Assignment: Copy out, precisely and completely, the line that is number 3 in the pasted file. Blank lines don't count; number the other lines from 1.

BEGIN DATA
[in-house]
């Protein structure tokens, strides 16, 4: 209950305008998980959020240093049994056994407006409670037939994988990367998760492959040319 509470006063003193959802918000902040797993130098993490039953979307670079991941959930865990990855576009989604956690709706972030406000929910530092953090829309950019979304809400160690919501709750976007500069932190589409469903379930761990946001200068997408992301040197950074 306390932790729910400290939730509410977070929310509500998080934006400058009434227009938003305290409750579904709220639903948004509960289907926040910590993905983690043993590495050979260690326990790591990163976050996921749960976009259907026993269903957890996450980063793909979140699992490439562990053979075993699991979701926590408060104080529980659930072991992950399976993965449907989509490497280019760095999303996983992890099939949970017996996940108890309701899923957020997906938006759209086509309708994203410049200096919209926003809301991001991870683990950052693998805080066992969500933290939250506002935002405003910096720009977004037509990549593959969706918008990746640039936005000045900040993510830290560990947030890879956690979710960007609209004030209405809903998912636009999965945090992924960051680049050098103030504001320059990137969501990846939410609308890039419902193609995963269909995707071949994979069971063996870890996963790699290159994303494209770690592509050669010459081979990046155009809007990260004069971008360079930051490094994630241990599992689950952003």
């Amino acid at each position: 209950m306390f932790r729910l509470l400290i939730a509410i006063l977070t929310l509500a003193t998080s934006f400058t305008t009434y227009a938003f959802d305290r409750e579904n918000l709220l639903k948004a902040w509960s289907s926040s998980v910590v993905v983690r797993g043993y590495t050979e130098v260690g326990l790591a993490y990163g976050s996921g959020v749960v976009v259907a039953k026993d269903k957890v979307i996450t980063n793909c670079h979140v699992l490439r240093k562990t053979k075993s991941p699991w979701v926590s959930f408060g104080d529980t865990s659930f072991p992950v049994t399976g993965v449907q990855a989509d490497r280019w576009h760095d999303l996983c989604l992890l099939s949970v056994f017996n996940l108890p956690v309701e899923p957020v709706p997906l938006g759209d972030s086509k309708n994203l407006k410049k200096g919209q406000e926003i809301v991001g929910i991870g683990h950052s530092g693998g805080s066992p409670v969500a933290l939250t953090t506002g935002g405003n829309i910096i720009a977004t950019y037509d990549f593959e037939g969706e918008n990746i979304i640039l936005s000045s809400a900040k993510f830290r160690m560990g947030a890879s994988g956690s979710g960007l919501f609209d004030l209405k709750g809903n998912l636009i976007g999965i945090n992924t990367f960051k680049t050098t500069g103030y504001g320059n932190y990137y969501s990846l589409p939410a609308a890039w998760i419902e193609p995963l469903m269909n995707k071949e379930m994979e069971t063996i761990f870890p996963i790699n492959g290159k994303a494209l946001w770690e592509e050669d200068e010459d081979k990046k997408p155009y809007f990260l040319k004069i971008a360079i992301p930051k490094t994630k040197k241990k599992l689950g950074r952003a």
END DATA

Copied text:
């Amino acid at each position: 209950m306390f932790r729910l509470l400290i939730a509410i006063l977070t929310l509500a003193t998080s934006f400058t305008t009434y227009a938003f959802d305290r409750e579904n918000l709220l639903k948004a902040w509960s289907s926040s998980v910590v993905v983690r797993g043993y590495t050979e130098v260690g326990l790591a993490y990163g976050s996921g959020v749960v976009v259907a039953k026993d269903k957890v979307i996450t980063n793909c670079h979140v699992l490439r240093k562990t053979k075993s991941p699991w979701v926590s959930f408060g104080d529980t865990s659930f072991p992950v049994t399976g993965v449907q990855a989509d490497r280019w576009h760095d999303l996983c989604l992890l099939s949970v056994f017996n996940l108890p956690v309701e899923p957020v709706p997906l938006g759209d972030s086509k309708n994203l407006k410049k200096g919209q406000e926003i809301v991001g929910i991870g683990h950052s530092g693998g805080s066992p409670v969500a933290l939250t953090t506002g935002g405003n829309i910096i720009a977004t950019y037509d990549f593959e037939g969706e918008n990746i979304i640039l936005s000045s809400a900040k993510f830290r160690m560990g947030a890879s994988g956690s979710g960007l919501f609209d004030l209405k709750g809903n998912l636009i976007g999965i945090n992924t990367f960051k680049t050098t500069g103030y504001g320059n932190y990137y969501s990846l589409p939410a609308a890039w998760i419902e193609p995963l469903m269909n995707k071949e379930m994979e069971t063996i761990f870890p996963i790699n492959g290159k994303a494209l946001w770690e592509e050669d200068e010459d081979k990046k997408p155009y809007f990260l040319k004069i971008a360079i992301p930051k490094t994630k040197k241990k599992l689950g950074r952003a």